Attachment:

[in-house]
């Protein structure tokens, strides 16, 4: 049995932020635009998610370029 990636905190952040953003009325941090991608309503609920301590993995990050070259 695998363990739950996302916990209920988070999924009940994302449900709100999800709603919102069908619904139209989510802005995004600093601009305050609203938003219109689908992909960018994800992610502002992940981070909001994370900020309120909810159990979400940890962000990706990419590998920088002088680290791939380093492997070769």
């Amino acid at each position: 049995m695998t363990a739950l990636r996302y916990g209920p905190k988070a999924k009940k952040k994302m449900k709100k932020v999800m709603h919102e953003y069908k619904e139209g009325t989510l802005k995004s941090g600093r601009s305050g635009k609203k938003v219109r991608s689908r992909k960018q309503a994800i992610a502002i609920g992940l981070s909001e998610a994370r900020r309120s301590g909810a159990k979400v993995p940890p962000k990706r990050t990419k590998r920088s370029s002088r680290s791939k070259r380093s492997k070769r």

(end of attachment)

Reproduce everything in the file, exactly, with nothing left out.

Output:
[in-house]
């Protein structure tokens, strides 16, 4: 049995932020635009998610370029 990636905190952040953003009325941090991608309503609920301590993995990050070259 695998363990739950996302916990209920988070999924009940994302449900709100999800709603919102069908619904139209989510802005995004600093601009305050609203938003219109689908992909960018994800992610502002992940981070909001994370900020309120909810159990979400940890962000990706990419590998920088002088680290791939380093492997070769």
């Amino acid at each position: 049995m695998t363990a739950l990636r996302y916990g209920p905190k988070a999924k009940k952040k994302m449900k709100k932020v999800m709603h919102e953003y069908k619904e139209g009325t989510l802005k995004s941090g600093r601009s305050g635009k609203k938003v219109r991608s689908r992909k960018q309503a994800i992610a502002i609920g992940l981070s909001e998610a994370r900020r309120s301590g909810a159990k979400v993995p940890p962000k990706r990050t990419k590998r920088s370029s002088r680290s791939k070259r380093s492997k070769r």